Top fruit trees grown and sold in Cornwall.

The primary fruit trees for Cornwall are Apples, Asian or Nashi Pears, Medlars, some varieties of Plums, Mirabelle’s, Mulberries and some Pears. Most are known as top fruit as opposed to soft fruit which refers to currents and berries.

Apple trees, are most people’s starting point when searching for fruit trees for Cornwall to suit Cornish Orchards. There are a number of Cornish varieties of apples available plus some national varieties which do well in Cornwall although most prefer the dryer climate of the South East of the Country.

It’s thought that Cornish varieties of fruit trees such as the Kea Plum (found on the banks of the river Fal, between Falmouth and Truro), the Manaccan Plum and the Manaccan Primrose apple (both found on the Lizard Peninsula adjacent to the Helford river) would have been established as a result of ships trading in previous centuries.

There are some pear trees grown in Cornwall such as ‘Louise Bon of Jersey’, ‘Dr Jules Guyot’ and ‘Beurre Hardy’ but to get the fruit to ripen, the trees need the reflected heat of a south facing wall or to be located under a veranda, in a Poly tunnel or Glass house to reduce the chance of scab and encourage ripening with relative ease. Peaches, Nectarines and Apricots prefer similar conditions.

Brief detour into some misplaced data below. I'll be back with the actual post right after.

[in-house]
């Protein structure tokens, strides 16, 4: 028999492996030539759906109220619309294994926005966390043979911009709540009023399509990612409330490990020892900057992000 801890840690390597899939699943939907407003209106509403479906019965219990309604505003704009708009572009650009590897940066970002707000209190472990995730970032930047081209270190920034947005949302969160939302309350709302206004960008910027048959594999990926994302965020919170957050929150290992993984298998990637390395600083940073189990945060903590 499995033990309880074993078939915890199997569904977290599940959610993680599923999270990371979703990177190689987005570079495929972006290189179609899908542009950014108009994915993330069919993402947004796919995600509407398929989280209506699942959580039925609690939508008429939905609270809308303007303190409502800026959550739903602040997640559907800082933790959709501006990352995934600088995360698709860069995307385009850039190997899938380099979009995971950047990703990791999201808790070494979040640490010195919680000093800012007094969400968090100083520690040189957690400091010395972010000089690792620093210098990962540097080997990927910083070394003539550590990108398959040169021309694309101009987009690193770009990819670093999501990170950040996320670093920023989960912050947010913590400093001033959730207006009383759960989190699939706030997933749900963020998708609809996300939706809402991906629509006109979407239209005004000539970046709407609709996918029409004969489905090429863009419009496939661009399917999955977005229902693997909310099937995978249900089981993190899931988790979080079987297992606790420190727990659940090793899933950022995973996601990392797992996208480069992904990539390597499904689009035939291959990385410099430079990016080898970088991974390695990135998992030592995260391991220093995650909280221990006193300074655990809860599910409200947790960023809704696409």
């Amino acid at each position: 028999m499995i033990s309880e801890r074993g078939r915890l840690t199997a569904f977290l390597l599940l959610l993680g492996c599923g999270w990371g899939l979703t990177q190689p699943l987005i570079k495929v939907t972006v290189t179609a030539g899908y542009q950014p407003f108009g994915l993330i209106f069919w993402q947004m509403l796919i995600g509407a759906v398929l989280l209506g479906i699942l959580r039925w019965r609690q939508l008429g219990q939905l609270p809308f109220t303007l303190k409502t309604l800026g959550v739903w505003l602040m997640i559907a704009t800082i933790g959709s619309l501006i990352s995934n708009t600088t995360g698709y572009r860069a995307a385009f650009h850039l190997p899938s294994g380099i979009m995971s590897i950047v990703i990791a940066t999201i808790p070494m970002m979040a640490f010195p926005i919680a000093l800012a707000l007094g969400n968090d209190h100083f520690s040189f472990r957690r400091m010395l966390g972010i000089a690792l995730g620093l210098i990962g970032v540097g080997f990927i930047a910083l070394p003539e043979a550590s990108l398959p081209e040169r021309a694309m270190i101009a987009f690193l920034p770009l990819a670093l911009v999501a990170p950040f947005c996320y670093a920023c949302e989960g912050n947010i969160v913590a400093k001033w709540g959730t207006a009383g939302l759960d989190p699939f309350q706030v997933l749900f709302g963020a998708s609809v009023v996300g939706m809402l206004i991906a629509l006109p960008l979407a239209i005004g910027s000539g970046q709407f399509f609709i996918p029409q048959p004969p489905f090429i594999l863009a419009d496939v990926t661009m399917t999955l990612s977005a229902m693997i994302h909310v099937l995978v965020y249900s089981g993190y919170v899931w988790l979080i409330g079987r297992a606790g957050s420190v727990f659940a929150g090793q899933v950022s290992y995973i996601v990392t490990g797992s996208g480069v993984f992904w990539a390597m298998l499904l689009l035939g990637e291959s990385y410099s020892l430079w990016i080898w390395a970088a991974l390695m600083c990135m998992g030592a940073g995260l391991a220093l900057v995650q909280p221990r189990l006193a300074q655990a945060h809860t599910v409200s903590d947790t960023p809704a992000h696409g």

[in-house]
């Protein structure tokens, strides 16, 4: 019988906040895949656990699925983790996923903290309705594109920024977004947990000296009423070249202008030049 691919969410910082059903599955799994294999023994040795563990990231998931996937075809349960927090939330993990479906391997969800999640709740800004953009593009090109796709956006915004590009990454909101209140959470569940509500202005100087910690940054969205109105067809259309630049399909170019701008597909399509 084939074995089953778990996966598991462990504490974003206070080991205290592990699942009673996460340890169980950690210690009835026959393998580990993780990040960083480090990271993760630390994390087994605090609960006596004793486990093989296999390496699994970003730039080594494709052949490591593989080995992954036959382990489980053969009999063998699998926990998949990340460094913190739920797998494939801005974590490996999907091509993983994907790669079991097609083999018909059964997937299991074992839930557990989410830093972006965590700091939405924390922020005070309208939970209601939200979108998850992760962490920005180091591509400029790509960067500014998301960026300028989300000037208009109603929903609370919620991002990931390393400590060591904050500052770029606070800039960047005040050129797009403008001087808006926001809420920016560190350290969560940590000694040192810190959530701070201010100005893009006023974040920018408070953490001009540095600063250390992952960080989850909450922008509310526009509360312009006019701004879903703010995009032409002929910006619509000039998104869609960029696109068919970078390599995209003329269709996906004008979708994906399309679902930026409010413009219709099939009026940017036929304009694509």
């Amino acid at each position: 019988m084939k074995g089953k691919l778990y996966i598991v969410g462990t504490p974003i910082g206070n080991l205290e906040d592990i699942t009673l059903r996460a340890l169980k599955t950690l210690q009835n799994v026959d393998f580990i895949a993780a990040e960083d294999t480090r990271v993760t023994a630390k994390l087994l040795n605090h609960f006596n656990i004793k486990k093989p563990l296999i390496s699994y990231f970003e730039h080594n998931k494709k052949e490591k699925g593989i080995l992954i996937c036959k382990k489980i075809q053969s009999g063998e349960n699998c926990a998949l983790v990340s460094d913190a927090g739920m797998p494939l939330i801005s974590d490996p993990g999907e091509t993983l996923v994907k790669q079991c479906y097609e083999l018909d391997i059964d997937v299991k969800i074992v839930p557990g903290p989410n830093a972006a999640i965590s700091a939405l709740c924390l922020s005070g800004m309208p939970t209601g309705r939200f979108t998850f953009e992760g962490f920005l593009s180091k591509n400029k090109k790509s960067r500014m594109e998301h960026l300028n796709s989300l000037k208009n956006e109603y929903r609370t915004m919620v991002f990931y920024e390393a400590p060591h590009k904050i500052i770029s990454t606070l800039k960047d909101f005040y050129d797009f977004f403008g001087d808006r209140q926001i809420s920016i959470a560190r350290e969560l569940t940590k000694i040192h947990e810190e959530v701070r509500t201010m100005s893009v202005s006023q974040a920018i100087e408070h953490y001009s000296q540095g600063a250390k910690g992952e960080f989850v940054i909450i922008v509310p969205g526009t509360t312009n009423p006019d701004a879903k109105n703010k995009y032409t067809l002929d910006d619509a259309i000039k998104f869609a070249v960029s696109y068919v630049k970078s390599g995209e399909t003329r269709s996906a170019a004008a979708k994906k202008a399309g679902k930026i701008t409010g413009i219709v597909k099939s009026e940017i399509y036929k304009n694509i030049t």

With regard to Plum trees, as well as the Cornish varieties such as the most sought after Kea Plum and Manaccan Plum, there are a few non Cornish varieties such as the Victoria Plum and River’s Early Prolific which are very productive and can be found in Cornish Orchards. The aforementioned are all European plums and are self-fertile.

In addition to the European plums are the Japanese plums, these are the edible plums sold in shops as they tend to keep reasonably well, most of which do not enjoy the Marine temperate climate of the west coast of Britain, with the exception of the variety called Fortune which will tolerate a wetter heavier soil. This needs a pollinator which can be found in either a Pluot or a Plumcot, (both Apricot /Plum crosses) or in dryer areas another Japanese plum would suffice as a pollinator.

Mirabelle’s are similar to a European plum in shape. However the best tasting varieties are sweeter and far more interesting than their European plum cousins.

Nashi or Asian tend to be Apple shape with a strong pear flavour, ripening on the trees with a crisp flesh that does not go soft in the centre like a European pear.